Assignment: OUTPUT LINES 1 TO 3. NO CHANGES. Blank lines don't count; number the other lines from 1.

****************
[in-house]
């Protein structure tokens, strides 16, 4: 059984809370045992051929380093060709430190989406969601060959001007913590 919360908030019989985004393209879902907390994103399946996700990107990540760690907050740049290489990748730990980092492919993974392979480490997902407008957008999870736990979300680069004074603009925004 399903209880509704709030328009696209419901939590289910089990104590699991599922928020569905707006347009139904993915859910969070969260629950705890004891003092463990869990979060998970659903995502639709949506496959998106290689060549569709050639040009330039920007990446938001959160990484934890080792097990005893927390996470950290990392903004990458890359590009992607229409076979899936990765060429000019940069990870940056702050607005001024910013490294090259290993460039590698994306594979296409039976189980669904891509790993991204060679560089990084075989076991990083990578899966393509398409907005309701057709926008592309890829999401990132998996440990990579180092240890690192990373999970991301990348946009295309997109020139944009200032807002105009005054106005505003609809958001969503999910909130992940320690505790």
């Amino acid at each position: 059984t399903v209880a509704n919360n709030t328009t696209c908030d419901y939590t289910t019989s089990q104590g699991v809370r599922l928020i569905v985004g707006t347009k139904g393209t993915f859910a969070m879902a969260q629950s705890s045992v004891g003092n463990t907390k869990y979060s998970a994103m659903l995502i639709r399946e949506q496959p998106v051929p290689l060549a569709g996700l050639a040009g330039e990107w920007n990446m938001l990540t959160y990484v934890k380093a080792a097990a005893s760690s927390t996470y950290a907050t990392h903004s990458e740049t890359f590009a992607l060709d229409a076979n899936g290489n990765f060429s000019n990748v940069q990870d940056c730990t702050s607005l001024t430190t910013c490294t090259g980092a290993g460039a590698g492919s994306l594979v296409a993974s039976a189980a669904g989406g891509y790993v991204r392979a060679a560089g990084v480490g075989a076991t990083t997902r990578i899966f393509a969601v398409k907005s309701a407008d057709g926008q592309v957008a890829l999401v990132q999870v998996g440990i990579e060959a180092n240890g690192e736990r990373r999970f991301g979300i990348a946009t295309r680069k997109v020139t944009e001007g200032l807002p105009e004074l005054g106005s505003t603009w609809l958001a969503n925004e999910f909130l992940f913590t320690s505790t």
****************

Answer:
[in-house]
């Protein structure tokens, strides 16, 4: 059984809370045992051929380093060709430190989406969601060959001007913590 919360908030019989985004393209879902907390994103399946996700990107990540760690907050740049290489990748730990980092492919993974392979480490997902407008957008999870736990979300680069004074603009925004 399903209880509704709030328009696209419901939590289910089990104590699991599922928020569905707006347009139904993915859910969070969260629950705890004891003092463990869990979060998970659903995502639709949506496959998106290689060549569709050639040009330039920007990446938001959160990484934890080792097990005893927390996470950290990392903004990458890359590009992607229409076979899936990765060429000019940069990870940056702050607005001024910013490294090259290993460039590698994306594979296409039976189980669904891509790993991204060679560089990084075989076991990083990578899966393509398409907005309701057709926008592309890829999401990132998996440990990579180092240890690192990373999970991301990348946009295309997109020139944009200032807002105009005054106005505003609809958001969503999910909130992940320690505790």
């Amino acid at each position: 059984t399903v209880a509704n919360n709030t328009t696209c908030d419901y939590t289910t019989s089990q104590g699991v809370r599922l928020i569905v985004g707006t347009k139904g393209t993915f859910a969070m879902a969260q629950s705890s045992v004891g003092n463990t907390k869990y979060s998970a994103m659903l995502i639709r399946e949506q496959p998106v051929p290689l060549a569709g996700l050639a040009g330039e990107w920007n990446m938001l990540t959160y990484v934890k380093a080792a097990a005893s760690s927390t996470y950290a907050t990392h903004s990458e740049t890359f590009a992607l060709d229409a076979n899936g290489n990765f060429s000019n990748v940069q990870d940056c730990t702050s607005l001024t430190t910013c490294t090259g980092a290993g460039a590698g492919s994306l594979v296409a993974s039976a189980a669904g989406g891509y790993v991204r392979a060679a560089g990084v480490g075989a076991t990083t997902r990578i899966f393509a969601v398409k907005s309701a407008d057709g926008q592309v957008a890829l999401v990132q999870v998996g440990i990579e060959a180092n240890g690192e736990r990373r999970f991301g979300i990348a946009t295309r680069k997109v020139t944009e001007g200032l807002p105009e004074l005054g106005s505003t603009w609809l958001a969503n925004e999910f909130l992940f913590t320690s505790t």